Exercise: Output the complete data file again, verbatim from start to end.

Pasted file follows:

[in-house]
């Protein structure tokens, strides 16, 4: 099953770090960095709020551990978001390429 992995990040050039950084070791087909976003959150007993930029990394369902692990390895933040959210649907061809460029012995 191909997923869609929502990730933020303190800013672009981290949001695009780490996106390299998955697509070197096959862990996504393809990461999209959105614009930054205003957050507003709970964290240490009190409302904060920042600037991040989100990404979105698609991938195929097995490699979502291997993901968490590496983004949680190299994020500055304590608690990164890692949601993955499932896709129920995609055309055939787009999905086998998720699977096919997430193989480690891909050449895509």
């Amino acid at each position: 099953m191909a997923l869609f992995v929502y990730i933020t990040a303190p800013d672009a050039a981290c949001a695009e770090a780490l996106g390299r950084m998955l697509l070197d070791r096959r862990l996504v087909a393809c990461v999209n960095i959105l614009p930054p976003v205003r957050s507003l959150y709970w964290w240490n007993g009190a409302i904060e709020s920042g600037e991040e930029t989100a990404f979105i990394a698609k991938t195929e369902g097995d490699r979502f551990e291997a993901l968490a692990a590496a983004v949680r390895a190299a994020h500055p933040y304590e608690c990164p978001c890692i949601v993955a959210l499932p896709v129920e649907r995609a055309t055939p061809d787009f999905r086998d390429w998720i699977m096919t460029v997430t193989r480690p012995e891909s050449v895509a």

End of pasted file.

[in-house]
């Protein structure tokens, strides 16, 4: 099953770090960095709020551990978001390429 992995990040050039950084070791087909976003959150007993930029990394369902692990390895933040959210649907061809460029012995 191909997923869609929502990730933020303190800013672009981290949001695009780490996106390299998955697509070197096959862990996504393809990461999209959105614009930054205003957050507003709970964290240490009190409302904060920042600037991040989100990404979105698609991938195929097995490699979502291997993901968490590496983004949680190299994020500055304590608690990164890692949601993955499932896709129920995609055309055939787009999905086998998720699977096919997430193989480690891909050449895509």
């Amino acid at each position: 099953m191909a997923l869609f992995v929502y990730i933020t990040a303190p800013d672009a050039a981290c949001a695009e770090a780490l996106g390299r950084m998955l697509l070197d070791r096959r862990l996504v087909a393809c990461v999209n960095i959105l614009p930054p976003v205003r957050s507003l959150y709970w964290w240490n007993g009190a409302i904060e709020s920042g600037e991040e930029t989100a990404f979105i990394a698609k991938t195929e369902g097995d490699r979502f551990e291997a993901l968490a692990a590496a983004v949680r390895a190299a994020h500055p933040y304590e608690c990164p978001c890692i949601v993955a959210l499932p896709v129920e649907r995609a055309t055939p061809d787009f999905r086998d390429w998720i699977m096919t460029v997430t193989r480690p012995e891909s050449v895509a």